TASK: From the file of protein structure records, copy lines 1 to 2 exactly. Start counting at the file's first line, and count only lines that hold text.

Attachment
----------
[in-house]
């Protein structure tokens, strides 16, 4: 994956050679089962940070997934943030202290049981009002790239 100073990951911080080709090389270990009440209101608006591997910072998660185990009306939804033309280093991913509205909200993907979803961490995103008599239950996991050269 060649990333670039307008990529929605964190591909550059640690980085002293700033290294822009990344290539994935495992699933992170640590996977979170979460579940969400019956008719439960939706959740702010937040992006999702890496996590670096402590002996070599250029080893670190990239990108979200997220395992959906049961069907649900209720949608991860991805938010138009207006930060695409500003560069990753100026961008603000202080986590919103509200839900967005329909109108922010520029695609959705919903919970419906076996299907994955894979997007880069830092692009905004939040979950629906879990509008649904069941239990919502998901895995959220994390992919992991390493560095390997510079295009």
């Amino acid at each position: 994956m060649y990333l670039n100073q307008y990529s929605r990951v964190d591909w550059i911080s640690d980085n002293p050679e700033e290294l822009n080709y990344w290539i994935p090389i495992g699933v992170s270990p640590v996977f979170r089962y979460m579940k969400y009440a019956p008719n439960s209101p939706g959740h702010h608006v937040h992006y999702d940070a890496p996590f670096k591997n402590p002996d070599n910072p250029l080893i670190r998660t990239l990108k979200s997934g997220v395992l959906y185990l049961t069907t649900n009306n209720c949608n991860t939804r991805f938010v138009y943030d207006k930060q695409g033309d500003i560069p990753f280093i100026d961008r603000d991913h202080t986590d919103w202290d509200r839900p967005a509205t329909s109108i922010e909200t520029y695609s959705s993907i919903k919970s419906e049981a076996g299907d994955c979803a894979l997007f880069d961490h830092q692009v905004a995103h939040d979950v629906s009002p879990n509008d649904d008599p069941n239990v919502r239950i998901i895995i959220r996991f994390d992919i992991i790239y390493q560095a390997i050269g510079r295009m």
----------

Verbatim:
[in-house]
């Protein structure tokens, strides 16, 4: 994956050679089962940070997934943030202290049981009002790239 100073990951911080080709090389270990009440209101608006591997910072998660185990009306939804033309280093991913509205909200993907979803961490995103008599239950996991050269 060649990333670039307008990529929605964190591909550059640690980085002293700033290294822009990344290539994935495992699933992170640590996977979170979460579940969400019956008719439960939706959740702010937040992006999702890496996590670096402590002996070599250029080893670190990239990108979200997220395992959906049961069907649900209720949608991860991805938010138009207006930060695409500003560069990753100026961008603000202080986590919103509200839900967005329909109108922010520029695609959705919903919970419906076996299907994955894979997007880069830092692009905004939040979950629906879990509008649904069941239990919502998901895995959220994390992919992991390493560095390997510079295009």